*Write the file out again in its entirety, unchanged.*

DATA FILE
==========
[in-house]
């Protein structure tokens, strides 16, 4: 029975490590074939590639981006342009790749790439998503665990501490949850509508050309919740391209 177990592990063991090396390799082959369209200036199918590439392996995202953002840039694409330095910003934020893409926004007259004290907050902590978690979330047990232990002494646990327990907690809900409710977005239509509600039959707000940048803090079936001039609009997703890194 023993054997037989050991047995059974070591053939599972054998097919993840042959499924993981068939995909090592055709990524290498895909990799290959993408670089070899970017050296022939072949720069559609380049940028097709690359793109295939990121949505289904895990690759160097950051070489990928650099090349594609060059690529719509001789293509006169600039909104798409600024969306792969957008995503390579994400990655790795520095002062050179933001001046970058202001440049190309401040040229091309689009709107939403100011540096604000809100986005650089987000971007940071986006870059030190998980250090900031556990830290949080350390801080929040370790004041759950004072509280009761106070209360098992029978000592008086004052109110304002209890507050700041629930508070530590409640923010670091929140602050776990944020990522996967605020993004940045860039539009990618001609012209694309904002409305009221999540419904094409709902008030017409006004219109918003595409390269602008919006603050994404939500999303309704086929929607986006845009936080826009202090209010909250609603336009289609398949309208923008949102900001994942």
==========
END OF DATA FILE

[in-house]
């Protein structure tokens, strides 16, 4: 029975490590074939590639981006342009790749790439998503665990501490949850509508050309919740391209 177990592990063991090396390799082959369209200036199918590439392996995202953002840039694409330095910003934020893409926004007259004290907050902590978690979330047990232990002494646990327990907690809900409710977005239509509600039959707000940048803090079936001039609009997703890194 023993054997037989050991047995059974070591053939599972054998097919993840042959499924993981068939995909090592055709990524290498895909990799290959993408670089070899970017050296022939072949720069559609380049940028097709690359793109295939990121949505289904895990690759160097950051070489990928650099090349594609060059690529719509001789293509006169600039909104798409600024969306792969957008995503390579994400990655790795520095002062050179933001001046970058202001440049190309401040040229091309689009709107939403100011540096604000809100986005650089987000971007940071986006870059030190998980250090900031556990830290949080350390801080929040370790004041759950004072509280009761106070209360098992029978000592008086004052109110304002209890507050700041629930508070530590409640923010670091929140602050776990944020990522996967605020993004940045860039539009990618001609012209694309904002409305009221999540419904094409709902008030017409006004219109918003595409390269602008919006603050994404939500999303309704086929929607986006845009936080826009202090209010909250609603336009289609398949309208923008949102900001994942």